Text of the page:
Cooking Channel host and cookbook writer Nikki Dinki’s baby may only be 2 months old, but Nikki already has a plan to raise a food-loving daughter.

By Nikki Dinki
June 16, 2016
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Nikki Dinki
Credit: Nikki Dinki Cooking

As an avid cook (and eater!), it’s my mission to make sure that my daughter, Ivy, doesn’t grow up to be a picky eater like I was. (When I was 9 years old, I hid broccoli in a heating vent so I wouldn’t have to eat it at dinner.) As Ivy gets older, these are the rules I plan to live by when feeding her. I think this approach will pay off, but as a new parent I have also quickly learned that you never know what to expect. So maybe I’ll do a little praying, too.

Repetition is key.

As adults, we sometimes think that if we don’t like a certain food, we just don’t like it—end of story. But the truth is that we don’t like it yet. When I was 20 years old, I realized that I could actually learn to like a food. It’s a little known fact that if you eat something enough, you will eventually develop a taste for it. This is important to remember when we try to add more veggies to our kids’ (and our own!) diets—it’s all about repetition. With Little Ivy, I plan to introduce a flavor she’s not as fond of over and over and over. When she is a baby, I will mix a small amount of a puree she doesn’t like with a larger amount of something she does like. As Ivy grows, I love the idea of taking something with a “bad” reputation—like broccoli—and folding it into her mac and cheese—or finely chopping it and mixing it into taco fillings or quesadillas. It’s all about getting creative so she can get used to—and eventually enjoy—the unwelcome flavor.

Forget consistency.

My nieces and nephews crack me up when they decide they don’t like their meal simply because their pasta is shaped differently than they are used to or the sauce is a slightly different color than it normally is. My goal is to avoid ever getting into a routine of serving staples like mac and cheese the same way every time. I want to use different noodles, different cheeses, and different veggies each time Ivy eats it. This way mac and cheese becomes more of a concept than one (and only one) particular looking- and tasting-dish. You can do this easily with boxed mac and cheese by replacing the noodles from the package with whatever you have in the cabinet, folding in whatever veggies are in your fridge, or adding toppings like extra parmesan or cheddar cheese.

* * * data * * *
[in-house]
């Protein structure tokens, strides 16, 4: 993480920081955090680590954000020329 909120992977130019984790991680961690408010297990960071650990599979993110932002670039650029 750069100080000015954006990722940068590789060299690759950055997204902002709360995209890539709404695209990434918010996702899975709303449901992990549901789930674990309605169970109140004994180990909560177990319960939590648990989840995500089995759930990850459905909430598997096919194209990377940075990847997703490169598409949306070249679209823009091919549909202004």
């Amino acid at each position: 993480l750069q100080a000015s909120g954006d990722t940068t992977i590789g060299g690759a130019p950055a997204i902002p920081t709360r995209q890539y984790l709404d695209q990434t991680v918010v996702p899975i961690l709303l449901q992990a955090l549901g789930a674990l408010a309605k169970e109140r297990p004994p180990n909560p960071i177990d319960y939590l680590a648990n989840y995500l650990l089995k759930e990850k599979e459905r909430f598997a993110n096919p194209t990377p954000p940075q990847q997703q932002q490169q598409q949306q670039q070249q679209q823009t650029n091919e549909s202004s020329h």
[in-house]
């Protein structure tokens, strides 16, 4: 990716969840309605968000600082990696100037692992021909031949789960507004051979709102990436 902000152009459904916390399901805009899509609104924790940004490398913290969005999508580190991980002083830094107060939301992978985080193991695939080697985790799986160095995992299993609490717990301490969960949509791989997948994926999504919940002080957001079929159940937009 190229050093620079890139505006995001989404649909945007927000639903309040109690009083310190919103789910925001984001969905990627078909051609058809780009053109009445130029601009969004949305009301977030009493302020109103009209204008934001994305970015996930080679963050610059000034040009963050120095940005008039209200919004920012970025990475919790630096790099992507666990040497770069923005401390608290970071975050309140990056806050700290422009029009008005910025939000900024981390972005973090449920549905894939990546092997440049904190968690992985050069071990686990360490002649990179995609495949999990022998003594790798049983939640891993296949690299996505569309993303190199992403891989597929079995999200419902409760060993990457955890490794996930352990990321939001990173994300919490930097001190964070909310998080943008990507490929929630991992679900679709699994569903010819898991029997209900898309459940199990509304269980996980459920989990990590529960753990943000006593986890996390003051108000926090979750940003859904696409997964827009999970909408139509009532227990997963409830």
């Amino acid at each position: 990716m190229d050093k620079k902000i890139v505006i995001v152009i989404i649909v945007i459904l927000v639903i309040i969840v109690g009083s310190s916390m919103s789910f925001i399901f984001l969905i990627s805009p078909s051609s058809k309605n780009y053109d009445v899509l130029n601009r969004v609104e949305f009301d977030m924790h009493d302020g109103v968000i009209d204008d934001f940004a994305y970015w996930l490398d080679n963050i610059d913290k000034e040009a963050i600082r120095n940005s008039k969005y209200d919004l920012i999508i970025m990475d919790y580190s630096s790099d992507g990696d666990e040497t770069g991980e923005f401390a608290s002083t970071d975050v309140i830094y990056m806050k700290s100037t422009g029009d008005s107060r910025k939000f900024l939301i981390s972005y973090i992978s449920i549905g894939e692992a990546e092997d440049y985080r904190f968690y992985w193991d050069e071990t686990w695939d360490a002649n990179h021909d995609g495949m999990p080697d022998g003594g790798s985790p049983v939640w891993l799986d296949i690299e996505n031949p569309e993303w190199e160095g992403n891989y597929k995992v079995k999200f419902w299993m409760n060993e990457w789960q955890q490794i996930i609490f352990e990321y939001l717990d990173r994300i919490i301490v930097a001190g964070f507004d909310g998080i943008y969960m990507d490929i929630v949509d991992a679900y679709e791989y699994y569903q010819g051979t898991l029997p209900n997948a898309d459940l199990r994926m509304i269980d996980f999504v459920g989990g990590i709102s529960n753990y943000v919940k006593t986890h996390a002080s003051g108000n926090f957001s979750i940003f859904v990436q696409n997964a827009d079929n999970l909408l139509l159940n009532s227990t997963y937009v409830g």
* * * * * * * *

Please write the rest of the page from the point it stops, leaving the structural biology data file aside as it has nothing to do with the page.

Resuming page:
Veggies are not the bad guys.

Many of us tend to immediately treat veggies like the enemy. We say things like, “You have to eat your veggies before you can have the good stuff!” I’m going to try my best not to treat veggies like the less desirable items on my child’s plate. An easy way to do this is by making dishes where all of the ingredients are incorporated together. I’ll put cabbage in my grilled cheeses, make zucchini and cauliflower into pizza crusts, and put anything and everything into tacos and pasta dishes.

Get creative.

Many people say that cooking with your kids ups the chances they will eat what is being served—because they had a hand in making it. I completely agree! However, if you don’t have time for hands-on cooking sessions, I have some other ideas on how to get the kids involved. My plan is to create handmade menus for the day or week, getting my girl involved by having her color them with pictures. Another idea involves Ivy writing out “Today’s Specials” on a chalkboard. Not only will activities like these get kids excited and focused on meals, it will let them know what’s coming, which in turn reduces the need for discussions (and arguments!) over what they want for dinner.

Meat on the Side Book
Credit: Courtesy of Nikki Dinki Cooking

Make one meal for all.  

In my cookbook, Meat On The Side, I have an “FF” notation that stands for “Family Friendly.” When you see “FF” on a recipe, it means you will find a tip on how to make the meal for the whole family. For instance, if it’s a pasta with veggies, my “FF” suggestion might be to puree the veggies for the kid-version so that the veggies become a sauce; you could also do this for the adult portion, or decide to leave the veggies whole as the original recipe suggests. Another “FF” idea is to add extra cheese to a kid-version of a meal—to cover up some of those “scary” veggies. You could also present kid-version veggies in friendly forms—such as making veggies “fun” by putting them inside a taco shell! I like the idea of the whole family eating the same meal, but with a slight tweak or twist on the kid-version.

Nikki Dinki is the author of Meat on the Side: Delicious Vegetable-Focused Recipes for Every Day (St. Martin’s Press). Follow her on Twitter and Instagram.